trademarks. Complaint, ¶ 11-12.
Defendant Superior Radiant Products, Inc. ("Superior"), a
Canadian corporation, maintains its offices at 428 Millen Road,
Unit 23, Stoney Creek, Ontario, Canada. Superior is also engaged
in the manufacture and sale of low intensity infrared heating
equipment. That Roberts-Gordon and Superior are competitors is
undisputed. Both Eric Willms, President of Superior, and Timothy
Seel, who has performed product design and engineering work for
Superior in New York, were formerly employed by Roberts-Gordon.
By letter dated October 23, 1998, Roberts-Gordon requested
Superior immediately cease all further use of Roberts-Gordon's
trademarks as metatags in connection with Superior's web site and
provide written confirmation of the web site change by October
30, 1998. Roberts-Gordon also demanded an accounting with respect
to the alleged infringement and reimbursement of any related
unlawful profits. Superior responded by letter dated October 29,
1998, advising Roberts-Gordon that the challenged metatags had
been inadvertently placed in Superior's meta index file and had,
as of October 26, 1998, been deleted. Superior also asserted it
was unable to attribute any sales to its web site advertising,
but indicated its willingness to consider any evidence
Roberts-Gordon may have of such damages.
According to Roberts-Gordon, Superior never ceased using the
trademarks as metatags for its web site and that an Internet
search on March 24, 1999, using Roberts-Gordon's trademarks led
to Superior's web site. Superior asserted that such results
stemmed from the use of "old" or "cache" memory in a specific
computer which was previously used to access Superior's web site.
Roberts-Gordon disputes Superior's explanation because an
Internet search using Roberts-Gordon's trademarks, performed on a
computer that was "formatted" on April 30, 1999 and not used to
access Superior's web site, also led to Superior's web site on
May 1, 1999.
Superior has moved to dismiss the Complaint asserting that this
court lacks personal jurisdiction based on its asserted lack of
any basis to support long-arm jurisdiction in New York. In
opposition to the motion, Roberts-Gordon submitted evidence
purportedly demonstrating sufficient contacts to subject Superior
to personal jurisdiction in New York. Roberts-Gordon also
cross-moved for discovery limited to the jurisdiction issue
should the court find, based on the pleadings and moving papers,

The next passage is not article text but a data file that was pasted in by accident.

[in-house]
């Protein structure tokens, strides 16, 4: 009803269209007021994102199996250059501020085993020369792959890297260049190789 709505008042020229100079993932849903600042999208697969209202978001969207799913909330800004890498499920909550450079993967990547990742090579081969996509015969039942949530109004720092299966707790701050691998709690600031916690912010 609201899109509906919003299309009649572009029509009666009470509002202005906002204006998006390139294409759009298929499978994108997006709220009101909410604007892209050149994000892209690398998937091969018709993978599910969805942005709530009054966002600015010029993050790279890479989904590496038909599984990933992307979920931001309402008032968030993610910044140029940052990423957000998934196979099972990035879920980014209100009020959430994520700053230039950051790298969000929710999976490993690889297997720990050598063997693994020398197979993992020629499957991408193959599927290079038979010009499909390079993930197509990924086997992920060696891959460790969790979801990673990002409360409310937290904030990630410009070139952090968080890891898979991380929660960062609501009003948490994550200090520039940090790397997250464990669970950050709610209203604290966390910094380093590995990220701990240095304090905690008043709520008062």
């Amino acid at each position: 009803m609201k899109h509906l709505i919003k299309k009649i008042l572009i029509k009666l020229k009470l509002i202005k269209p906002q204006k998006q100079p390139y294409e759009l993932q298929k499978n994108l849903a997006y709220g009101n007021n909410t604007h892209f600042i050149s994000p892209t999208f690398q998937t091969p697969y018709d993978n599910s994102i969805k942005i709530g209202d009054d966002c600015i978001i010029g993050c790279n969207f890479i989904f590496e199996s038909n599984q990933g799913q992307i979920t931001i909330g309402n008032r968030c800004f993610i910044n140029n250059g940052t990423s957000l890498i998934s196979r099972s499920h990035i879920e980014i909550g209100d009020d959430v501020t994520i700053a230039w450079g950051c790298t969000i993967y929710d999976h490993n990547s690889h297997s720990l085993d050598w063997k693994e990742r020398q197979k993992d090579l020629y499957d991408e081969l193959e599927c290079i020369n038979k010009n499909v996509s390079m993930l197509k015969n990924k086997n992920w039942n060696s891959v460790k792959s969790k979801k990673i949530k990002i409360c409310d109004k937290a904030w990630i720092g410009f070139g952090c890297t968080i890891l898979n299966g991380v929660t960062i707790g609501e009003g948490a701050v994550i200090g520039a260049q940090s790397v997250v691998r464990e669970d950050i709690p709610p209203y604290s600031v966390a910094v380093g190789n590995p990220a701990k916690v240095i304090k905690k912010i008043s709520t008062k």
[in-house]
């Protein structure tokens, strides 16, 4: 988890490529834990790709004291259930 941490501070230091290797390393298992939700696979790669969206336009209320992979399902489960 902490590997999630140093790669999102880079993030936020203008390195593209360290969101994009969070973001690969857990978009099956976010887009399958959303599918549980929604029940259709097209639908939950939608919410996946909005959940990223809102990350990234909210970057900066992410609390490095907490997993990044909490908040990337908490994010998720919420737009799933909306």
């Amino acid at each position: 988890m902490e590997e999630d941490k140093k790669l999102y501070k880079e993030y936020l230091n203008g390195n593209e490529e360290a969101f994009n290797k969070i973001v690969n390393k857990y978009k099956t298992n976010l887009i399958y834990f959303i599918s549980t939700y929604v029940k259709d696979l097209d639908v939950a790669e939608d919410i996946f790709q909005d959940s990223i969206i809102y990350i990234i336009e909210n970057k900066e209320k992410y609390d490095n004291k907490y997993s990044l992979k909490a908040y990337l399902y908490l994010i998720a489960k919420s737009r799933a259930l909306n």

the absence of personal jurisdiction over Superior.
Superior filed an affidavit by its President, Eric Willms, in
support of dismissal stating that Superior has no "end-user"
customers in New York, that its distributors in New York are not
authorized to contract on behalf of Superior, and generally
asserting the lack of sufficient contacts with New York to
support a finding that Superior is doing business in New York.
Roberts-Gordon moved for sanctions against Superior arguing
Superior's assertions are false and misleading.
In this case, the parties do not dispute that Superior is a
foreign corporation incorporated under the laws of Ontario,
Canada, where it maintains its principal place of business.
Personal jurisdiction over a non-domiciliary defendant in a
diversity or federal question case, like the instant action, is
determined by reference to the law of the state in which the
court sits, unless otherwise provided by federal law. Hoffritz
Cutlery, supra, at 57; Vendetti v. Fiat Auto S.p.A.,
802 F. Supp. 886, 889 (W.D.N.Y. 1992) (citing cases). As federal
trademark laws do not provide for nationwide service of process
over a non-domiciliary defendant, this court can exercise
personal jurisdiction over Superior only to the extent permitted
by New York
law. American Network, Inc. v. Access America/Connect Atlanta,
Inc., 975 F. Supp. 494, 496 (S.D.N.Y. 1997) (citing
Stabilisierungsfonds Fur Wein v. Kaiser Stuhl Wine Distribs.
Pty. Ltd., 647 F.2d 200, 204 (D.C.Cir. 1981)).
The New York laws relevant to the instant case are Sections 301
and 302 of New York's Civil Practice Law and Rules ("N.Y.CPLR"),
see N.Y.Civ.Prac.L. & R. § 301 et seq. (McKinney 1990 & 1999
Supp.), as interpreted and applied by New York courts.
Specifically, a court has personal jurisdiction over a foreign
defendant under N.Y. CPLR § 301 if the defendant "is engaged in
such a continuous and systematic course of `doing business' in
New York as to warrant a finding of its `presence' in this
jurisdiction." Delagi v. Volkswagenwerk AG of Wolfsburg,
Germany, 29 N.Y.2d 426, 328 N.Y.S.2d 653, 278 N.E.2d 895, 896
(1972). Jurisdiction over a foreign defendant may also lie in New
York under New York's long-arm statute, N.Y. CPLR § 302 based
upon the tortious act of a non-domiciliary who does not transact
business in New York. Bensusan Restaurant Corporation v. King,
126 F.3d 25, 27 (2d Cir. 1997).
A plaintiff may defeat a motion to dismiss brought prior to
discovery by making a prima facie showing of jurisdiction
either through "legally sufficient allegations of jurisdiction"
in the pleadings, Ball v. Metallurgie Hoboken-Overpelt, S.A.,
902 F.2d 194, 197 (2d Cir.), cert. denied, 498 U.S. 854, 111
S.Ct. 150, 112 L.Ed.2d 116 (1990), or through its own affidavits
and supporting materials. Marine Midland Bank, N.A. v. Miller,
664 F.2d 899, 904 (2d Cir. 1981). In deciding a motion to dismiss
for lack of personal jurisdiction, the court has discretion to
proceed either upon written submissions or through a full
evidentiary hearing on the merits. Marine Midland, supra.
Absent discovery or a full evidentiary hearing, the pleadings and
affidavits are construed, and any ambiguity resolved, in favor of
the plaintiff. Hoffritz for Cutlery, Inc. v. Amajac, Ltd.,
763 F.2d 55, 57 (2d Cir. 1985); Marine Midland, supra, at 904. Such
a prima facie showing does not, however, preclude the ultimate
requirement that the plaintiff establish personal jurisdiction by
a preponderance of the evidence either at a pretrial evidentiary
hearing or at ...